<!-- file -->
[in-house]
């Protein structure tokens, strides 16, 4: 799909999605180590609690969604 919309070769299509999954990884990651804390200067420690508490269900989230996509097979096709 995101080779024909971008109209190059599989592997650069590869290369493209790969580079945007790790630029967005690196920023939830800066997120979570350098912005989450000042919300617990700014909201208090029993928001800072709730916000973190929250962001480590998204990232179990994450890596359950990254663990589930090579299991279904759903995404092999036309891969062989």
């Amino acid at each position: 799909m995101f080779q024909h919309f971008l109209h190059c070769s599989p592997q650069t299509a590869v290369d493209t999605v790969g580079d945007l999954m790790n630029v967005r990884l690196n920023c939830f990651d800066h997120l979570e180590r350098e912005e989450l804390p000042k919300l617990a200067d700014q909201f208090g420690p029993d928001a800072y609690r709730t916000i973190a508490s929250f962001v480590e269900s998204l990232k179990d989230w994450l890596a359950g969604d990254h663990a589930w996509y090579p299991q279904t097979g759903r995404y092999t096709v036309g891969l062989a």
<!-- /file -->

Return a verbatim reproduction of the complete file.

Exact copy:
[in-house]
């Protein structure tokens, strides 16, 4: 799909999605180590609690969604 919309070769299509999954990884990651804390200067420690508490269900989230996509097979096709 995101080779024909971008109209190059599989592997650069590869290369493209790969580079945007790790630029967005690196920023939830800066997120979570350098912005989450000042919300617990700014909201208090029993928001800072709730916000973190929250962001480590998204990232179990994450890596359950990254663990589930090579299991279904759903995404092999036309891969062989």
């Amino acid at each position: 799909m995101f080779q024909h919309f971008l109209h190059c070769s599989p592997q650069t299509a590869v290369d493209t999605v790969g580079d945007l999954m790790n630029v967005r990884l690196n920023c939830f990651d800066h997120l979570e180590r350098e912005e989450l804390p000042k919300l617990a200067d700014q909201f208090g420690p029993d928001a800072y609690r709730t916000i973190a508490s929250f962001v480590e269900s998204l990232k179990d989230w994450l890596a359950g969604d990254h663990a589930w996509y090579p299991q279904t097979g759903r995404y092999t096709v036309g891969l062989a």